We would recommend that patients speak with their doctor about Lexapro instead of escitalopram in light of this data.

Escitalopram and Alcohol Interaction

According to the FDA label for escitalopram which we linked to earlier in this article, it’s not recommended to use alcohol while taking the medication. This is common for SSRI drugs.

Alcohol use while taking escitalopram may cause negative health effects, and may also cause short-term cognitive and motor effects which make regular tasks such as driving unsafe.

Due to this contraindication, we believe it’s important for patients to be honest with their doctor about their alcohol intake. Escitalopram may not be the best choice for a patient who is unwilling or unable to refrain from alcohol intake entirely, and in those cases their doctor may be able to prescribe a different antidepressant which doesn’t have a negative interaction with alcohol.

How Does Escitalopram Work?

We believe it’s important for patients to understand how their medications work, so that they may notice patterns in which type of medications are most effective for them.

Escitalopram is an SSRI drug, which means that it limits re-uptake of serotonin. This neurotransmitter influences mood and sedation.

Limiting reuptake of serotonin artificially increases its levels in the brain, which can have a beneficial effect on depressed patients. Scientists are still unclear on exactly how and why SSRIs are effective, but the leading theory is that patients without mental health conditions tend to have higher circulating levels of serotonin than those with depression.

Our Mental Wellness Platform Recommendation

We recommend a platform called Brightside to patients dealing with mental health issues. It's an online therapy and medication platform that connects patients with licensed doctors and therapists from the comfort of their home.

medical review published in the Clinical Psychology & Psychotherapy journal found that online therapy was equally effective to in-person therapy for treating depression, anxiety and PTSD. Therapy may be a good first option for patients who want to avoid the side effects of medication.

Brightside also can connect patients with licensed psychiatrists that can prescribe medication. Some patients choose only therapy, some choose only medication, and some choose both. The brand reports that 86% of members feel significantly better within 12 weeks of treatment.

Patients with and without health insurance can use Brightside. For many patients with health insurance, treatment is entirely covered by insurance.

The cost for medication without health insurance is capped at $95/month and the cost for therapy without health insurance is capped at $299/month.

Interested patients can check out Brightside at this link to the brand's website.

Escitalopram Dosage

According to StatPearls, which is one of the largest free medical databases in the U.S., the typical dosage range of escitalopram is 10 mg to 30 mg per day. The site lists the typical starting dose as 10 mg.

Doctors will often start patients on the minimum effective dose of a drug, because if this dose is effective it will reduce the risk of side effects compared with higher doses. If the patient is unresponsive at the lower dose, the doctor may slowly taper their dose up to the maximum effective dose.

Elderly patients cannot process escitalopram as well as healthy younger adults, so the dosage recommendation for geriatric patients is 10 mg.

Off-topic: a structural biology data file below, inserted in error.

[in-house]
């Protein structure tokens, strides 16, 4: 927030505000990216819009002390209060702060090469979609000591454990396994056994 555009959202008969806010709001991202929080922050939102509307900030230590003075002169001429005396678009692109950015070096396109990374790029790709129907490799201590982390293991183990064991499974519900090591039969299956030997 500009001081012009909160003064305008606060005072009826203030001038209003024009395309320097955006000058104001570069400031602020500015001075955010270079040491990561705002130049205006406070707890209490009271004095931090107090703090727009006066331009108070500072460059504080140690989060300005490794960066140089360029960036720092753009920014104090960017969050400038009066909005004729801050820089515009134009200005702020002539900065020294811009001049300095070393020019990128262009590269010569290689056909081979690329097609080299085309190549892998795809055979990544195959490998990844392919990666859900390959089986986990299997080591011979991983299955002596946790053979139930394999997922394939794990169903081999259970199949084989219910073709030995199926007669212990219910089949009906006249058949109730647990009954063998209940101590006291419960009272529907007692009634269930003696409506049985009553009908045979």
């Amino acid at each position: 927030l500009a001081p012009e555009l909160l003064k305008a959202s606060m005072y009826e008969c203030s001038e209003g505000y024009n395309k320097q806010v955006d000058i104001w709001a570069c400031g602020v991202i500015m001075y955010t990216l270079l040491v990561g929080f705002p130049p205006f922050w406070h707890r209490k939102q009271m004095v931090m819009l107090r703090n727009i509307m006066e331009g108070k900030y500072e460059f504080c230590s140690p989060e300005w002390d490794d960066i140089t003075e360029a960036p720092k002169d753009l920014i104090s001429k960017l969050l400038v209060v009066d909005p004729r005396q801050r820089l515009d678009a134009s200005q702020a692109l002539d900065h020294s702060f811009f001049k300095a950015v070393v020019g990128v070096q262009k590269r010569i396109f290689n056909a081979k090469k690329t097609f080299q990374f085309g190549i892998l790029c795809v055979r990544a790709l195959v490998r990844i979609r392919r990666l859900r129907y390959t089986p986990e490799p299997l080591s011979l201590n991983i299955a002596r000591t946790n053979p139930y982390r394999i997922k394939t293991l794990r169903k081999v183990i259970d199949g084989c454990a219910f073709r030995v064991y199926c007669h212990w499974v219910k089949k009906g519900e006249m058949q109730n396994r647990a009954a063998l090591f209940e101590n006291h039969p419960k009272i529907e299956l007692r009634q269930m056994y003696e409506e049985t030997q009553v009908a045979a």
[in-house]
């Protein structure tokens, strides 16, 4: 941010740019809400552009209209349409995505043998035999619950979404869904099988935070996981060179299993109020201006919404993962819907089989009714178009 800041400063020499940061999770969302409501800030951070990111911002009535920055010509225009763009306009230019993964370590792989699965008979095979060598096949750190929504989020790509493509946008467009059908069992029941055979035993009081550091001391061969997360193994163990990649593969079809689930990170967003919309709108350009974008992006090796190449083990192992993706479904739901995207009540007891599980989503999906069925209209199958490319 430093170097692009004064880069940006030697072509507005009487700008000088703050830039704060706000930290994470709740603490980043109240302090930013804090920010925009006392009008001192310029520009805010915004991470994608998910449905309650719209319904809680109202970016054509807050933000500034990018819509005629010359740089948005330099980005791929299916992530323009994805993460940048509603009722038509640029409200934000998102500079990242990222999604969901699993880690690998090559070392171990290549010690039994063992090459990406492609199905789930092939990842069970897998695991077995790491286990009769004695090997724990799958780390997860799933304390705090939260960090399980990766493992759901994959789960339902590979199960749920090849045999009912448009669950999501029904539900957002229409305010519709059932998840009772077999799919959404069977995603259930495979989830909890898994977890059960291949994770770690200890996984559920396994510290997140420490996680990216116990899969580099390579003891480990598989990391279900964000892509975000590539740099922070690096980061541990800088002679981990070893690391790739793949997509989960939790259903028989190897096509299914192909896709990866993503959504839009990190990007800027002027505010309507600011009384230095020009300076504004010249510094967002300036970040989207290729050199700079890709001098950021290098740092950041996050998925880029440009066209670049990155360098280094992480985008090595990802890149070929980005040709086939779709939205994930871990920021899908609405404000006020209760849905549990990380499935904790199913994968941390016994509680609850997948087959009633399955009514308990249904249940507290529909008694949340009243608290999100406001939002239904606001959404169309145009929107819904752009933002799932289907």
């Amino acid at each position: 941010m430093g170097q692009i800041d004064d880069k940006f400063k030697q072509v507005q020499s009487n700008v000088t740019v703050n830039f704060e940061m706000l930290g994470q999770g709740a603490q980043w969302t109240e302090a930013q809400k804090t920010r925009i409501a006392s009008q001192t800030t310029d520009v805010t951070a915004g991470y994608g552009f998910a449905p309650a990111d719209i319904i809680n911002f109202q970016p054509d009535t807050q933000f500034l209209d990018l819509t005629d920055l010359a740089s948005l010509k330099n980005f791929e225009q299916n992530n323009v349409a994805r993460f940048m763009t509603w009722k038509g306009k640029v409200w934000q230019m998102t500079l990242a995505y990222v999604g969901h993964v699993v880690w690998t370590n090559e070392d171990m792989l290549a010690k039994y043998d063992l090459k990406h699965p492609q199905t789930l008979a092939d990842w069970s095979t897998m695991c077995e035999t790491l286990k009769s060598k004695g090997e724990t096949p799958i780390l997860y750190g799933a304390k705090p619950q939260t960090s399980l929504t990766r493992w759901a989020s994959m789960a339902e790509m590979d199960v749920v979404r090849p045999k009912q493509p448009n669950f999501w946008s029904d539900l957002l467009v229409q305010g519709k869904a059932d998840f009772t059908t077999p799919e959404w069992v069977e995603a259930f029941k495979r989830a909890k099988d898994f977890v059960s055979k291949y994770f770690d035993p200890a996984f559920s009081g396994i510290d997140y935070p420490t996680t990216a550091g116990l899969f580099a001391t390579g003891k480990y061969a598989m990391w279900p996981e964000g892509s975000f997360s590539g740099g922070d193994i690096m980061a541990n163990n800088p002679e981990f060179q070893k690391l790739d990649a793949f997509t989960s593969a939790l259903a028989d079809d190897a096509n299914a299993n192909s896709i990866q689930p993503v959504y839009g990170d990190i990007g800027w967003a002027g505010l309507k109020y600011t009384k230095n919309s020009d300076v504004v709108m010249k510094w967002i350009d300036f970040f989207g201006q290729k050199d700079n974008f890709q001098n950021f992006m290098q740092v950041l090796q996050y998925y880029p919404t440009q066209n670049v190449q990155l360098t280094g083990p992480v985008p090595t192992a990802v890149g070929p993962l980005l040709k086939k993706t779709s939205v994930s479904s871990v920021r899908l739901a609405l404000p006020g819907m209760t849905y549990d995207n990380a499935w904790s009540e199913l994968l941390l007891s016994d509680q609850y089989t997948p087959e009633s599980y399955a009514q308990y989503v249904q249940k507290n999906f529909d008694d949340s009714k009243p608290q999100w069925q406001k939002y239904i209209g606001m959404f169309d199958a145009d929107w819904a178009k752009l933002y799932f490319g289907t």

Escitalopram Vs. Citalopram 

Citalopram is another commonly-prescribed antidepressant, so patients are often curious about which drug is more effective. The two drugs have been directly compared in clinical research studies.

A 2014 medical review examined the effectiveness of citalopram versus other leading antidepressants. Citalopram was shown to be "significantly less effective than escitalopram."

Since the drugs have a similar safety profile (both have a black box warning on their label), we would recommend that patients speak with their doctor about escitalopram rather than citalopram since it seems to be more effective.

Escitalopram User Reviews

Escitalopram has been reviewed over 3,000 times on Drugs.com, which is the largest website for prescription medication reviews by users.

Users taking escitalopram for anxiety rated the drug higher than users taking it for depression (7.4/10 vs. 7.1/10), but both ratings are better than average.

The top positive review of escitalopram for anxiety is written by a user named “osky” who claims that the drug improved their quality of life:

“In my darkest hours whilst waiting for the drug to kick in I would read all the positive reviews on this website and they gave me confidence that everything would be OK. Without you, I don't know what I would have done. A couple of years later and my life is on track and the future is looking rosy!”

The top negative review of escitalopram for anxiety comes from a user named “Timbo323” who rated the drug 5/10 and claims it caused uncomfortable side effects:

“Hi, I’ve been on 10mg of [escitalopram] for 3+ weeks and still having side effects or anxiety attacks. Shaking hands, burning feet and mouth. Seems to get worse 2 hoiurs after I take a dose.”

Stay up-to-date on our research reviews

Conclusion

Escitalopram can treat both depression and anxiety, and is one of the few FDA-approved medications for both conditions.

The branded version of escitalopram, called Lexapro, is actually proven to be safer in at least one large medical review. This is uncommon as typically generic and branded drugs are clinically equivalent, but in this case we’d recommend that patients speak with their doctor about Lexapro.

Escitalopram does have a somewhat concerning side effect profile including the potential for increased suicide risk. The drug also has a negative interaction with alcohol and thus may not be advisable for moderate or heavy drinkers.

Escitalopram appears to be significantly more effective than another generic antidepressant called citalopram based on clinical research.